For the next few hours, I sat mostly in quiet joy. In front, next to a white blackboard, Eli explained, laughed and praised. The children beamed. Arms continuously shot high in the air. “Miss! Miss!” Every now and then, one of the four girls squeezed up against me would adjust an arm or a leg to get even closer. Behind me, a ten-year old girl occasionally nudged her five years younger sister. For some reason, this reminded me of a story Eli once told. When asked what they did after school, the children replied that they helped their grandparents. “We fetch them water and medicine, they said. Imagine, that is what a ten-year old does here; fetch his grandmother water.”

Half-way through the class, we moved on to Bob and Sally who had lost their dog Tiny. My boyfriend and I read it out loud for the children to repeat. Every time he spoke, the children made wide eyes. Norwegians are all very good, but a real English person in one’s English class, now that’s something! For a few minutes the two of us almost reached the stardom of teacher Eli.

She, however, held a different class than what I expected. This was far beyond apple, table, sister. We were doing present continuous tense. And, a grin spread across my face as the children shouted out their answers in unison.


Having boys and girls in the slum not only learn grammar, but also challenge gender roles in their weekly English class will perhaps not make much difference. But it’s a small step. And an important message in an area where small girls do not walk safely on their own. Each and every girl in this class, which takes place in broad daylight, is accompanied to school and picked up after class by a parent.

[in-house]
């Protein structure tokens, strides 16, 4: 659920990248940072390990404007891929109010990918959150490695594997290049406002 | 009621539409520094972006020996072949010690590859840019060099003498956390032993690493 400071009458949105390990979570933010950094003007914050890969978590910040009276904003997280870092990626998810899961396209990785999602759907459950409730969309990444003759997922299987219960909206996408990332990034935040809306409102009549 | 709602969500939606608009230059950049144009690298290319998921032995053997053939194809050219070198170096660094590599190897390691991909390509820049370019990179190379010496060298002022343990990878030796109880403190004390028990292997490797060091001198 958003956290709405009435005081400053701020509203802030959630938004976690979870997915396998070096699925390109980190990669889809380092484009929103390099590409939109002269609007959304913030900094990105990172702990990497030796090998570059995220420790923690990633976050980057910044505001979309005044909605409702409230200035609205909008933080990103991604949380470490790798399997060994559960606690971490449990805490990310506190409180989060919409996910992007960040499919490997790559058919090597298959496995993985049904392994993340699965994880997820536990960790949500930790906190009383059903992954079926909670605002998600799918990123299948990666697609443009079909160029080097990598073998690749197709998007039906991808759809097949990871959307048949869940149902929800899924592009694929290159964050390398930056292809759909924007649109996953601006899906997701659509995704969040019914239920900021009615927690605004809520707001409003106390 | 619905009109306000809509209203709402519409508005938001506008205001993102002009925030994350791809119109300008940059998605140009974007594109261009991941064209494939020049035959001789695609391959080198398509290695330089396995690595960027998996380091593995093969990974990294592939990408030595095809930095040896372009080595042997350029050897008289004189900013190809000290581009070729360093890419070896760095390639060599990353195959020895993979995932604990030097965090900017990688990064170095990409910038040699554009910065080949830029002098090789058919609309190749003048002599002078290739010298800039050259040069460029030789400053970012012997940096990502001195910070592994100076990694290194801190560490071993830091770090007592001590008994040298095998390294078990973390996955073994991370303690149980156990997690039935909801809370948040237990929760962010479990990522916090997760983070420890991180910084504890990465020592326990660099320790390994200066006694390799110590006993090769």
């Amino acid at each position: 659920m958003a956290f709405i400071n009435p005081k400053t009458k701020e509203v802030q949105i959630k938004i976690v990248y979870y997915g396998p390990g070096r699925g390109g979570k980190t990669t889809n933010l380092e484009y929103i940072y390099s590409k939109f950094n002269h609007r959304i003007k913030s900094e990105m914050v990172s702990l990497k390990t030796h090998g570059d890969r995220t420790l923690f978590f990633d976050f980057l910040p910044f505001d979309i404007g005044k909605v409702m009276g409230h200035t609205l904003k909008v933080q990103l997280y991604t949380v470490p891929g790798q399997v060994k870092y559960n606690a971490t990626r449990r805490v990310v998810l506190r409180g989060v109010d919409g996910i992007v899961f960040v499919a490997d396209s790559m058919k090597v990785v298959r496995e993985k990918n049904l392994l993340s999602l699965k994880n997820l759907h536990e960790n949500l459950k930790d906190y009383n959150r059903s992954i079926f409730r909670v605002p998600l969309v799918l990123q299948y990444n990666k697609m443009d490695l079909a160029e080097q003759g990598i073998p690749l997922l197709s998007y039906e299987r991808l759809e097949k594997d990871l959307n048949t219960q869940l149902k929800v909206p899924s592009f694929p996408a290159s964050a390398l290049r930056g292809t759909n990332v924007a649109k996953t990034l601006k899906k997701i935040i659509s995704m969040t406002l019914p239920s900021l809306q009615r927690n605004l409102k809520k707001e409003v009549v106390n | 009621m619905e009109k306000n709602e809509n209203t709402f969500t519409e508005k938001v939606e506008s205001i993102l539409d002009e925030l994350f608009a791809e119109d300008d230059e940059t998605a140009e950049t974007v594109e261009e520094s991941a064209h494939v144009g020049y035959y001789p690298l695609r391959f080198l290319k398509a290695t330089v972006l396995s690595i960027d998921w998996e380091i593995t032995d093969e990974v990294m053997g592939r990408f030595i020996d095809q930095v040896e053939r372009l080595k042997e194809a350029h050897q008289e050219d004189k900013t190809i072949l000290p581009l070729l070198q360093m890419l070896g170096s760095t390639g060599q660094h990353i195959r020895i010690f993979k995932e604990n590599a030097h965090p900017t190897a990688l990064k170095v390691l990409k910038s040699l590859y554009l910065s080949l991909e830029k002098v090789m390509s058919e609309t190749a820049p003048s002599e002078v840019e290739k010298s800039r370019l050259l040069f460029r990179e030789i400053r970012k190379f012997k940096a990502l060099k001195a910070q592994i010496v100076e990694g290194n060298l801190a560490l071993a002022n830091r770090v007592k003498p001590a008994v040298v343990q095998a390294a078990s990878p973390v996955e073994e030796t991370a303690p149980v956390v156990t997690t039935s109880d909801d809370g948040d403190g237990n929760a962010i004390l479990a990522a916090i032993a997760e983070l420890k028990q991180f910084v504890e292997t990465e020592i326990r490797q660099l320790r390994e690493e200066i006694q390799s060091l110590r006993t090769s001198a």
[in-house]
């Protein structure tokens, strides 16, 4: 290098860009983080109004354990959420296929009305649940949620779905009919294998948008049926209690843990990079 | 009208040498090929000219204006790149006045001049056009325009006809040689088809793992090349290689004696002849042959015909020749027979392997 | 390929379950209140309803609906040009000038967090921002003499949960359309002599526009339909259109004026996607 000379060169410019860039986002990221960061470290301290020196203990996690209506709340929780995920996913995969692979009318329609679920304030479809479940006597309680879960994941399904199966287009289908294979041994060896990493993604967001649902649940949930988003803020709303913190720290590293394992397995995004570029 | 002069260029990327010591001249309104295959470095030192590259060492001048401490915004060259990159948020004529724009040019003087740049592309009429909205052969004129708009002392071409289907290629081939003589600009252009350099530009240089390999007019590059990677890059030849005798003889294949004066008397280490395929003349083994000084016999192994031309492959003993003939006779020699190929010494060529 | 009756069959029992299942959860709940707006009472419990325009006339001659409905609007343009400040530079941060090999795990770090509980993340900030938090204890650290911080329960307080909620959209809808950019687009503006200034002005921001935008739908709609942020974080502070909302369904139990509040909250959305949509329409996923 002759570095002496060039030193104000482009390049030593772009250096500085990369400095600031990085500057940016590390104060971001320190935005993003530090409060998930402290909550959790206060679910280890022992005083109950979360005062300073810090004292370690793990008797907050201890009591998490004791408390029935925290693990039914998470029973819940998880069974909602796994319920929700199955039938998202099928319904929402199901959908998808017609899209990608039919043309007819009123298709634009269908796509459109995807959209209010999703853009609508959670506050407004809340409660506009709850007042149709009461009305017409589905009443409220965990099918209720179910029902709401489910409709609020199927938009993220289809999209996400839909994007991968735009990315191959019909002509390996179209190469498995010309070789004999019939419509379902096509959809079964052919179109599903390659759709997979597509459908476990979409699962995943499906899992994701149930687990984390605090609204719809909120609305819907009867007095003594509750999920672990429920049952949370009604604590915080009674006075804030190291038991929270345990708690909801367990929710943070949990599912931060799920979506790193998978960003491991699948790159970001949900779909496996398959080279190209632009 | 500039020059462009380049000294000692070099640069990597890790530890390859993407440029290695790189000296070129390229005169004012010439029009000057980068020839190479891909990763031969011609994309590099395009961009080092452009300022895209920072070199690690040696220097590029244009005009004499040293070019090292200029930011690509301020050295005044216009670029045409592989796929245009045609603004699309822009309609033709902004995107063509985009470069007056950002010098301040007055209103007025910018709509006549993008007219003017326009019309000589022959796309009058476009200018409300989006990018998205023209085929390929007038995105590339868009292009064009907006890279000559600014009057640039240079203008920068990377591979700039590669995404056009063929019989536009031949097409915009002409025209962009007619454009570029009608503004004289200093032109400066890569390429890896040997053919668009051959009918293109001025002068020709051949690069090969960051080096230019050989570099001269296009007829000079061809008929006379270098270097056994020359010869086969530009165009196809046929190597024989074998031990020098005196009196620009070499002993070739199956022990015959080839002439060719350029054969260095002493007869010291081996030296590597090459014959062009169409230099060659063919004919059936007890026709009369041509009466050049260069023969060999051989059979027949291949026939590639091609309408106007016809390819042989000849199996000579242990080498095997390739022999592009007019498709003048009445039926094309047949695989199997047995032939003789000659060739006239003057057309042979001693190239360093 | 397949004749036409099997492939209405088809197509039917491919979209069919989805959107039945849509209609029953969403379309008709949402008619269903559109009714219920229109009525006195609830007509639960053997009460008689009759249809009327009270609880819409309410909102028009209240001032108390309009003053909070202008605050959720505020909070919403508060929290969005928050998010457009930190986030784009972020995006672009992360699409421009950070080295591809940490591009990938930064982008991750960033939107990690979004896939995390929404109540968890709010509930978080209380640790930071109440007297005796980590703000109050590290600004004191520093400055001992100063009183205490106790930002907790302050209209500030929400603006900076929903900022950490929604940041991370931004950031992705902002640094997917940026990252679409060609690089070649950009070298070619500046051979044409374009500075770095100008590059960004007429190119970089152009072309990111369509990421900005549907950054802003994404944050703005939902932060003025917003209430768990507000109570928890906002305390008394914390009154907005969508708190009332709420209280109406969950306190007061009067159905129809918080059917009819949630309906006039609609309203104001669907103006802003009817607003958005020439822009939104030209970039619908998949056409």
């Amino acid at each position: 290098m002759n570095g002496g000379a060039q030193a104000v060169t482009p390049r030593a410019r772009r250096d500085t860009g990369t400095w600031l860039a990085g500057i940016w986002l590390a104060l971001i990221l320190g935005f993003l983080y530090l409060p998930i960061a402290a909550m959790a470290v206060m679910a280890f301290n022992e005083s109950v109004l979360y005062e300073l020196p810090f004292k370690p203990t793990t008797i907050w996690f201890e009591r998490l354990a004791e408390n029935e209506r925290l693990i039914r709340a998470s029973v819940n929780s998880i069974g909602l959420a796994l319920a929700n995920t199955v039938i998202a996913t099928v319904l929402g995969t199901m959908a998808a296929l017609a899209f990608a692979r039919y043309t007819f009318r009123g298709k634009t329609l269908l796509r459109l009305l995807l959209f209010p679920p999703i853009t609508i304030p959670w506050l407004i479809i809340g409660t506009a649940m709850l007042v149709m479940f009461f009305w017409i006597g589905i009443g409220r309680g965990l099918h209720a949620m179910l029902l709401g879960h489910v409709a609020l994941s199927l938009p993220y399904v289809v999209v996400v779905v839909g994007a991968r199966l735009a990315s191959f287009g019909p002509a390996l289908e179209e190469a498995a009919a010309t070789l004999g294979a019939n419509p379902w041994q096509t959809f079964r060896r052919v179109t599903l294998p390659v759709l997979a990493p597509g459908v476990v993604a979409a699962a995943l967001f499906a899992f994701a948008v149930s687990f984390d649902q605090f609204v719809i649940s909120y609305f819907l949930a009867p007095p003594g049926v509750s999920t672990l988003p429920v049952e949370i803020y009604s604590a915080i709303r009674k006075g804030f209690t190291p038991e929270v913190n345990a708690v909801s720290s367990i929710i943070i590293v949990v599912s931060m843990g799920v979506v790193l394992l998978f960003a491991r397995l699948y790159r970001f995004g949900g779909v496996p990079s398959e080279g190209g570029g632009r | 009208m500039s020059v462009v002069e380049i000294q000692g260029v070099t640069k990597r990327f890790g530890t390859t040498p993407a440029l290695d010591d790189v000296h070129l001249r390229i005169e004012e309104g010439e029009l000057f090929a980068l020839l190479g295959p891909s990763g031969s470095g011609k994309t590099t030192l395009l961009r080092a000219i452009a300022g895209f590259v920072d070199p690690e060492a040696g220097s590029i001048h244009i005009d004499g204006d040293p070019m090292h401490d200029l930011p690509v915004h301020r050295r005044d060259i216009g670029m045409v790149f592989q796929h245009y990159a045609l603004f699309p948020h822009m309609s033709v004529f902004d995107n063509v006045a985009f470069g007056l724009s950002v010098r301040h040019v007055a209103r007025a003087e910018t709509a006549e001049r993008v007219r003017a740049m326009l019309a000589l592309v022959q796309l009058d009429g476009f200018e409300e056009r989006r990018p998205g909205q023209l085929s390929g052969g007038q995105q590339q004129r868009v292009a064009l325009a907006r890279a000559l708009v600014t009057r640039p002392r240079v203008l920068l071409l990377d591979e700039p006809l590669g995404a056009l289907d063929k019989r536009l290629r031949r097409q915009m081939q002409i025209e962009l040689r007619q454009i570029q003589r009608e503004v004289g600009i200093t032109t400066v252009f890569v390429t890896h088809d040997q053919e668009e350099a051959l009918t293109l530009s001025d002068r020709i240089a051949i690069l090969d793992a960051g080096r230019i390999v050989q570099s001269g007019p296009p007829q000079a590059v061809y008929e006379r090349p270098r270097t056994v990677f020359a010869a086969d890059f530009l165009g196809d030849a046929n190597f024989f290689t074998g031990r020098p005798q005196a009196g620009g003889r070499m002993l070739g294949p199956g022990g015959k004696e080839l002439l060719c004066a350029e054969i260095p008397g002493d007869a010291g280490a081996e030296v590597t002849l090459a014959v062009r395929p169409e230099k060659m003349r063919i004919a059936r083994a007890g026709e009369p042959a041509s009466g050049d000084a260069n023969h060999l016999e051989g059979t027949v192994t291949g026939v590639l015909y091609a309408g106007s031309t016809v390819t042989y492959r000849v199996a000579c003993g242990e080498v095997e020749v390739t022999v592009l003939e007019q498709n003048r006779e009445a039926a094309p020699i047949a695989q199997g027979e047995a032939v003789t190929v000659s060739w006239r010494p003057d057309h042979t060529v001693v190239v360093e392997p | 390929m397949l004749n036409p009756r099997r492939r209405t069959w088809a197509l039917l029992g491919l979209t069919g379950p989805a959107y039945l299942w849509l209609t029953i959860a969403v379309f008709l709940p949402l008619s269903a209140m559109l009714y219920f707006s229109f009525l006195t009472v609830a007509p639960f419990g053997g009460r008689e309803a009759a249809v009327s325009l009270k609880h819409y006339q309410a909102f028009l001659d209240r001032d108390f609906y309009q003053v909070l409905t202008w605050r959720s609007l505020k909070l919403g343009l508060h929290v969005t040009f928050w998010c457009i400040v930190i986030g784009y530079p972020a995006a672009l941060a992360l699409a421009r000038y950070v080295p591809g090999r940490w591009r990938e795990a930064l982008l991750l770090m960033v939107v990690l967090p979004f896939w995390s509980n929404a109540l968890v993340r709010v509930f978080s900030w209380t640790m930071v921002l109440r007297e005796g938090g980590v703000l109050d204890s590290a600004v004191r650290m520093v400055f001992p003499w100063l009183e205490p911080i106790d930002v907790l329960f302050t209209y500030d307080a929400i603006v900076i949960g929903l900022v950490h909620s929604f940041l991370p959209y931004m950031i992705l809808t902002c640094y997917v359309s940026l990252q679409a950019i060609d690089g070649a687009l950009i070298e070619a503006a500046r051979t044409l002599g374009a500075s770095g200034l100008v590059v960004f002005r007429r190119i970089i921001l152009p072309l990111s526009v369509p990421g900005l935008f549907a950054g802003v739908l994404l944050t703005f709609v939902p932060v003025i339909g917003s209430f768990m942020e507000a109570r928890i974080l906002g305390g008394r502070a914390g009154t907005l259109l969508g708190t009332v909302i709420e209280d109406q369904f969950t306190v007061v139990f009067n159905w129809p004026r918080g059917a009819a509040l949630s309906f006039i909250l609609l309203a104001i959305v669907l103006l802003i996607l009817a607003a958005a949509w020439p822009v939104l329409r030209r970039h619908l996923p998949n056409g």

And there was to be one last surprise. After the last giggling child had shaken hands with the visitors and disappeared down the stairs, a neighbour put a hand through the open door. From her balcony, only a few centimetres from the room we were in, she held out a chocolate ice cream to Eli. For the past hours, the pitiful fan had done nothing with the ferocious heat. And visible to the neighbour, Eli was not only doing an impressive job but she was also coated in sweat.

So. My afternoon in the Annawadi slum was everything travels should be. Unpredictable, emotional, joyful. I went there not knowing what to expect. Yet, I still ended up with something I did not expect at all.

Hours of eager learning.

These children are in the middle of their school holidays.

And I understand why they still come - this is brilliant fun!

Spot the neighbour!

Head, shoulders, knees and toes!
Even in the Mumbai slum, Asians do the V-sign on photos.

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3 Responses to “My afternoon in the Annawadi slum”

  1. Danielle and David 24. Apr, 2013 at 20:35 #

    Dear Dominic and Kari,
    So impressed by your teaching efforts! Well done! A complete change of scenery from the countries you visited before is having a profound effect on both of you. Nice to know you are staying with relatives from Norway.
    Your vivid descriptions are always interesting to read. Thanks for sharing your impressions with people like us who will never travel to Asia!
    MA and Dad

  2. Heather 03. May, 2013 at 10:15 #

    Interested to know if you now feel you want to become more involved with the children/people of Annawadi? It made me sad to read in ‘Behind the Beautiful Forevers’ that virtually no charity money goes to the slum dwellers and that corruption is so widespread. Your cousin’s project is obviously successful however, which is wonderful to hear . How do I go about helping her organisation?

    • Kari 05. May, 2013 at 16:39 #

      Hi Heather, many thanks for the message. The NGO is called “Fadderbarnas Framtid” and the website is